Professor Yves Cabannes, a UN adviser on forced eviction, this week visited Dale Farm near Basildon, in Essex, where a mass clearance is due to begin on Monday.
He said: "A study which I led on forced eviction found that at Dale Farm and the UK in general, the Government is violating international human rights law on three points.
"These are the right to adequate housing, the right to be defended from forced eviction and discrimination."
But the UN's human settlements programme, UN-Habitat, later issued a statement saying: "The press conference held at Dale Farm is an initiative of individuals of the Advisory Group on Forced Evictions. UN-Habitat is not involved in that event."
During the press conference, Professor Cabannes added that Basildon Council had failed to provide the pitches it should make available to travellers.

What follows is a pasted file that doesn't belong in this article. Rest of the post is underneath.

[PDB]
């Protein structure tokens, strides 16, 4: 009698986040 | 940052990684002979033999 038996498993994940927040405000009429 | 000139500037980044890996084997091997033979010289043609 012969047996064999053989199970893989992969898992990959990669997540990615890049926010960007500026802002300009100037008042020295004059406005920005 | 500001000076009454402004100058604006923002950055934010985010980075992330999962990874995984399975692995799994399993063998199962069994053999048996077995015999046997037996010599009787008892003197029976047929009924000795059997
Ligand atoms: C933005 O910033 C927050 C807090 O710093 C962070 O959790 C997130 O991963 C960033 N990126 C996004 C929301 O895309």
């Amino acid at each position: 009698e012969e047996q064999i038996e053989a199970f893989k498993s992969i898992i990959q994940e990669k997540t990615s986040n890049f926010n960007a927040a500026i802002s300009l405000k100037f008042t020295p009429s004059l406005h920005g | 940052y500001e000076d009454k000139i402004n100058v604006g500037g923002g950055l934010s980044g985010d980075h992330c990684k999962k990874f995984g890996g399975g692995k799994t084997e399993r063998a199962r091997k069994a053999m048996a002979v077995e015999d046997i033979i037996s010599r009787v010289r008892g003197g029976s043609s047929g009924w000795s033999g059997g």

He said: "The people who are abusing the law are the council not the travellers. The council is not fulfilling its duties. There are many Dale Farms which face these issues every day and there needs to be a co-ordinated approach across the country.
His visit came as there were signs of travellers beginning to leave the site voluntarily. At least five caravans are believed to have left on Tuesday night and a large chalet was seen being removed on two trucks on Wednesday afternoon.
Leader of Basildon Council Tony Ball dismissed Mr Cabannes's comments. He said: "For 10 years, we have sought a peaceful and humanitarian solution to Dale Farm, but it must be one that involves upholding the law of our country. The current site has been illegally developed. After 10 years when we have exhausted the judicial process and every effort to negotiate we have no option but to resort to direct action to clear the site."